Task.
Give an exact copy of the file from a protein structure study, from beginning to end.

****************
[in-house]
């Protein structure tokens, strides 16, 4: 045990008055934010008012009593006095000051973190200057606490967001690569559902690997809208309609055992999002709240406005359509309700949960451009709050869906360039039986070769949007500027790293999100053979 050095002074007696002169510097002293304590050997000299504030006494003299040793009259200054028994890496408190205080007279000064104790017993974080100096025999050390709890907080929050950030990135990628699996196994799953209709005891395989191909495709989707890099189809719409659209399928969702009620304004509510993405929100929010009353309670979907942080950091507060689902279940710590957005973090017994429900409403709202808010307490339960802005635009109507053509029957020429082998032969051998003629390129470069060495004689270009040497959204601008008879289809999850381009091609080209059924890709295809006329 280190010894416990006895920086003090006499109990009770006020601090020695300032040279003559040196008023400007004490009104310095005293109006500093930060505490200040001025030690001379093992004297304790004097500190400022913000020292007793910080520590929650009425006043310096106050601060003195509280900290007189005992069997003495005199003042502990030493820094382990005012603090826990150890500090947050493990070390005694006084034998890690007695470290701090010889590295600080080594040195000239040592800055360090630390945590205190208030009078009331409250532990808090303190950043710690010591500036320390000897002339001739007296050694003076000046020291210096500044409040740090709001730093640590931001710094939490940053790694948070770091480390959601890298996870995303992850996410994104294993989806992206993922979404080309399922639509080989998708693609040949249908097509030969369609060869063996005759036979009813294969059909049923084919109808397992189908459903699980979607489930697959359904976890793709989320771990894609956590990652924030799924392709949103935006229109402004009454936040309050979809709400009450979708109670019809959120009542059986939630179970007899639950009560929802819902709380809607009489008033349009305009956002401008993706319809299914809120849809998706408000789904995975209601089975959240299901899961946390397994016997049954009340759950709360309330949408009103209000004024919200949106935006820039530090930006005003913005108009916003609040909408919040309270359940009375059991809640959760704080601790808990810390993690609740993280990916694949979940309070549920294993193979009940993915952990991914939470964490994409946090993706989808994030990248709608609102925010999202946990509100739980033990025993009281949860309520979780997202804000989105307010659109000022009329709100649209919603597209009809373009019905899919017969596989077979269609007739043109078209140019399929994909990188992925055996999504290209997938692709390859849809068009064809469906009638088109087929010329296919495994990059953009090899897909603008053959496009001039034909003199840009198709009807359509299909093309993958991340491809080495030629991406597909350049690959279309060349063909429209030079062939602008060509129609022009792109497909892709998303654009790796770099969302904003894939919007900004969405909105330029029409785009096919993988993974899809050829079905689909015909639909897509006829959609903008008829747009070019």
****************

[in-house]
């Protein structure tokens, strides 16, 4: 045990008055934010008012009593006095000051973190200057606490967001690569559902690997809208309609055992999002709240406005359509309700949960451009709050869906360039039986070769949007500027790293999100053979 050095002074007696002169510097002293304590050997000299504030006494003299040793009259200054028994890496408190205080007279000064104790017993974080100096025999050390709890907080929050950030990135990628699996196994799953209709005891395989191909495709989707890099189809719409659209399928969702009620304004509510993405929100929010009353309670979907942080950091507060689902279940710590957005973090017994429900409403709202808010307490339960802005635009109507053509029957020429082998032969051998003629390129470069060495004689270009040497959204601008008879289809999850381009091609080209059924890709295809006329 280190010894416990006895920086003090006499109990009770006020601090020695300032040279003559040196008023400007004490009104310095005293109006500093930060505490200040001025030690001379093992004297304790004097500190400022913000020292007793910080520590929650009425006043310096106050601060003195509280900290007189005992069997003495005199003042502990030493820094382990005012603090826990150890500090947050493990070390005694006084034998890690007695470290701090010889590295600080080594040195000239040592800055360090630390945590205190208030009078009331409250532990808090303190950043710690010591500036320390000897002339001739007296050694003076000046020291210096500044409040740090709001730093640590931001710094939490940053790694948070770091480390959601890298996870995303992850996410994104294993989806992206993922979404080309399922639509080989998708693609040949249908097509030969369609060869063996005759036979009813294969059909049923084919109808397992189908459903699980979607489930697959359904976890793709989320771990894609956590990652924030799924392709949103935006229109402004009454936040309050979809709400009450979708109670019809959120009542059986939630179970007899639950009560929802819902709380809607009489008033349009305009956002401008993706319809299914809120849809998706408000789904995975209601089975959240299901899961946390397994016997049954009340759950709360309330949408009103209000004024919200949106935006820039530090930006005003913005108009916003609040909408919040309270359940009375059991809640959760704080601790808990810390993690609740993280990916694949979940309070549920294993193979009940993915952990991914939470964490994409946090993706989808994030990248709608609102925010999202946990509100739980033990025993009281949860309520979780997202804000989105307010659109000022009329709100649209919603597209009809373009019905899919017969596989077979269609007739043109078209140019399929994909990188992925055996999504290209997938692709390859849809068009064809469906009638088109087929010329296919495994990059953009090899897909603008053959496009001039034909003199840009198709009807359509299909093309993958991340491809080495030629991406597909350049690959279309060349063909429209030079062939602008060509129609022009792109497909892709998303654009790796770099969302904003894939919007900004969405909105330029029409785009096919993988993974899809050829079905689909015909639909897509006829959609903008008829747009070019």